This is the exact free market that the right advocates, they claim that anyone can refuse service to anyone (see: cakes and gay people) right up until it affects them. The irony is thick here. Free association is just that. These companies have chosen to not associate themselves with a platform that allowed literal calls for violence, rape, insurrection, and so on. It’s a call that the right wing claims is allowed unless, apparently, it’s against one of their own darlings.

Yes the baker and gay people analogy is bad. It’s apples and oranges. LGBTQIA+ aren’t literally calling for others to be injured. I use it only to highlight the hypocrisy here.

It’s also completely ironic that the CEO of a platform that allowed calls for physical harm, death threats, rape threats, and more is now afraid to return to his home because of the very thing he allowed to be directed towards others. I abhor death threats but I’d be lying if I said I wasn’t amused at the poetic nature of what’s happening.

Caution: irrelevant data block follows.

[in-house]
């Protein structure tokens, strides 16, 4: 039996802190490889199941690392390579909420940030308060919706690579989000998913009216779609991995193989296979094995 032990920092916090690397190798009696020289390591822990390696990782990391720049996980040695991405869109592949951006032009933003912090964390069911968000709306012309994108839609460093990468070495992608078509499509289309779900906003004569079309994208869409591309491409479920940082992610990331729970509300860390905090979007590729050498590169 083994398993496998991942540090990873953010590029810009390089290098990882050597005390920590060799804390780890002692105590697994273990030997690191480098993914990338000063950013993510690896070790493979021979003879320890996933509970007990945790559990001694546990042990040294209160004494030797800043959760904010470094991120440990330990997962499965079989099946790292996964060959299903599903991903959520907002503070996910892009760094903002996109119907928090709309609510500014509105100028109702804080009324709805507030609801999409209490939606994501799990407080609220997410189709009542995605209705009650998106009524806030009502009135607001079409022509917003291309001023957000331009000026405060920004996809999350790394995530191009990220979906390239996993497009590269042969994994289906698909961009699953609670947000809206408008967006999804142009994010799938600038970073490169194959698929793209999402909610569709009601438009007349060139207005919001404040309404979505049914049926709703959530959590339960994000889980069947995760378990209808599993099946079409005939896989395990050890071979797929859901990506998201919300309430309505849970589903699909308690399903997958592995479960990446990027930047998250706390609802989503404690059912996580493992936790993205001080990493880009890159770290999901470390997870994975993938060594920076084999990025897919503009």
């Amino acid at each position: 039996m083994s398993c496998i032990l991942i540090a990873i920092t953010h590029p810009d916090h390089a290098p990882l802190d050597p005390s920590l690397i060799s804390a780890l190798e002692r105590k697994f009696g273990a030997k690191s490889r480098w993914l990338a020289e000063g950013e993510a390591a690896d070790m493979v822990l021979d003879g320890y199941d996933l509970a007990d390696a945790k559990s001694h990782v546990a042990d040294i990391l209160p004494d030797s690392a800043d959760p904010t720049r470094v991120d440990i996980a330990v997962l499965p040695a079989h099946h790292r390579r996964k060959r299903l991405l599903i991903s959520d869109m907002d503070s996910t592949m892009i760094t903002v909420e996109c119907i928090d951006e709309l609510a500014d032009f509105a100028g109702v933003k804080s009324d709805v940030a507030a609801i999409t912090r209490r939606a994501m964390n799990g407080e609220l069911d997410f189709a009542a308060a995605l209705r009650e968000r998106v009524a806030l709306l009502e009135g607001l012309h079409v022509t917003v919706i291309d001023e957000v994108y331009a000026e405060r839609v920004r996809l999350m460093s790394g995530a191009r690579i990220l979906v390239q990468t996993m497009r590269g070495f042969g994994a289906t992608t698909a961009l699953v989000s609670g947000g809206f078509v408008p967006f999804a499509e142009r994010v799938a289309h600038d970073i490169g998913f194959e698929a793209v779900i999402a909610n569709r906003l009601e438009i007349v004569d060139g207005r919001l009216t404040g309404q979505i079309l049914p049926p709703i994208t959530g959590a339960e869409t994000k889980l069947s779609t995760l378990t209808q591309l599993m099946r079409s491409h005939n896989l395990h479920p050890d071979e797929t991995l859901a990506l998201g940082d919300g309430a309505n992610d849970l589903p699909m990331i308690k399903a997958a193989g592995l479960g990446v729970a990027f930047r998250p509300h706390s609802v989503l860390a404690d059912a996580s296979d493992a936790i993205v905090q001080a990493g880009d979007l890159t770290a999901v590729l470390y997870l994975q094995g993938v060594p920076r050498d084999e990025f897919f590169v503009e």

That One Guy (profile) says:

Re: Re: Re:2 'First they came for the government, and we slapped them down'

Trying to use a poem that was against fascists and how it was bad to ignore it when they went after people to defend fascists and argue it’s bad when people don’t ignore them… it’s a little late but someone sure seems to be trying for funniest of the week.

Bloof (profile) says:

Re: Leave Parler alone.

They still have 4chan, Reddit and Facebook. Yes, I know Reddit and Facebook supposedly cracked down, but Reddit are already quietly unbanning propagandists and will soon goi back to ignoring all the hate subs, and Facebook, well, a literal genocide didn’t make them change for the better long term, this sure as hell won’t.